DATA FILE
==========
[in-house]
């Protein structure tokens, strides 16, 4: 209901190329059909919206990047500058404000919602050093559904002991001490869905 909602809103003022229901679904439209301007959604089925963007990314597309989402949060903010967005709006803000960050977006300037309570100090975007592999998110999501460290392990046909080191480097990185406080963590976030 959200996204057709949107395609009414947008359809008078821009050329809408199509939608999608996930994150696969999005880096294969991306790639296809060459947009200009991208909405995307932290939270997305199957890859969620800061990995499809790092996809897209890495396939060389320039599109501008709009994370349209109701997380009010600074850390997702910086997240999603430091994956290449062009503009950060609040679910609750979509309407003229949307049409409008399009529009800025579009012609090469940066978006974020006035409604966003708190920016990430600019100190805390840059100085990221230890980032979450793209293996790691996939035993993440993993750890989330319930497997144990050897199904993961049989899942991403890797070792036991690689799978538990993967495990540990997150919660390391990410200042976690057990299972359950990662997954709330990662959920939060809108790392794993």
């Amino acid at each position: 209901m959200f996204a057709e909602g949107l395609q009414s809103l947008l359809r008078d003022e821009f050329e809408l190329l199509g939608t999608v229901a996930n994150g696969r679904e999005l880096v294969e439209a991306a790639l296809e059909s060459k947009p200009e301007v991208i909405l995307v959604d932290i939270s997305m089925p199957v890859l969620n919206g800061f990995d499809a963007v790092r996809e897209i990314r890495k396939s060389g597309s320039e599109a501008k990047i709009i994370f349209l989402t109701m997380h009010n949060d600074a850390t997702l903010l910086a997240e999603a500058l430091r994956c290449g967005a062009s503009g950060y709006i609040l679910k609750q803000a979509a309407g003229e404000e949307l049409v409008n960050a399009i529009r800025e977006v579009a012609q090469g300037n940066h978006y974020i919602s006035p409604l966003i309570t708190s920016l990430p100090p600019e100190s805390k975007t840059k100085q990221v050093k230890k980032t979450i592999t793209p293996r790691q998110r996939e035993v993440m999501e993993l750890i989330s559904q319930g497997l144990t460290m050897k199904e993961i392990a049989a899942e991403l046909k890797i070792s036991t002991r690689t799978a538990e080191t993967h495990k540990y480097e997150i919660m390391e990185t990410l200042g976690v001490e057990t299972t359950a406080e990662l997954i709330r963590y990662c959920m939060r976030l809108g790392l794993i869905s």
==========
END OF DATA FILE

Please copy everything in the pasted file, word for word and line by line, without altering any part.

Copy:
[in-house]
């Protein structure tokens, strides 16, 4: 209901190329059909919206990047500058404000919602050093559904002991001490869905 909602809103003022229901679904439209301007959604089925963007990314597309989402949060903010967005709006803000960050977006300037309570100090975007592999998110999501460290392990046909080191480097990185406080963590976030 959200996204057709949107395609009414947008359809008078821009050329809408199509939608999608996930994150696969999005880096294969991306790639296809060459947009200009991208909405995307932290939270997305199957890859969620800061990995499809790092996809897209890495396939060389320039599109501008709009994370349209109701997380009010600074850390997702910086997240999603430091994956290449062009503009950060609040679910609750979509309407003229949307049409409008399009529009800025579009012609090469940066978006974020006035409604966003708190920016990430600019100190805390840059100085990221230890980032979450793209293996790691996939035993993440993993750890989330319930497997144990050897199904993961049989899942991403890797070792036991690689799978538990993967495990540990997150919660390391990410200042976690057990299972359950990662997954709330990662959920939060809108790392794993």
């Amino acid at each position: 209901m959200f996204a057709e909602g949107l395609q009414s809103l947008l359809r008078d003022e821009f050329e809408l190329l199509g939608t999608v229901a996930n994150g696969r679904e999005l880096v294969e439209a991306a790639l296809e059909s060459k947009p200009e301007v991208i909405l995307v959604d932290i939270s997305m089925p199957v890859l969620n919206g800061f990995d499809a963007v790092r996809e897209i990314r890495k396939s060389g597309s320039e599109a501008k990047i709009i994370f349209l989402t109701m997380h009010n949060d600074a850390t997702l903010l910086a997240e999603a500058l430091r994956c290449g967005a062009s503009g950060y709006i609040l679910k609750q803000a979509a309407g003229e404000e949307l049409v409008n960050a399009i529009r800025e977006v579009a012609q090469g300037n940066h978006y974020i919602s006035p409604l966003i309570t708190s920016l990430p100090p600019e100190s805390k975007t840059k100085q990221v050093k230890k980032t979450i592999t793209p293996r790691q998110r996939e035993v993440m999501e993993l750890i989330s559904q319930g497997l144990t460290m050897k199904e993961i392990a049989a899942e991403l046909k890797i070792s036991t002991r690689t799978a538990e080191t993967h495990k540990y480097e997150i919660m390391e990185t990410l200042g976690v001490e057990t299972t359950a406080e990662l997954i709330r963590y990662c959920m939060r976030l809108g790392l794993i869905s």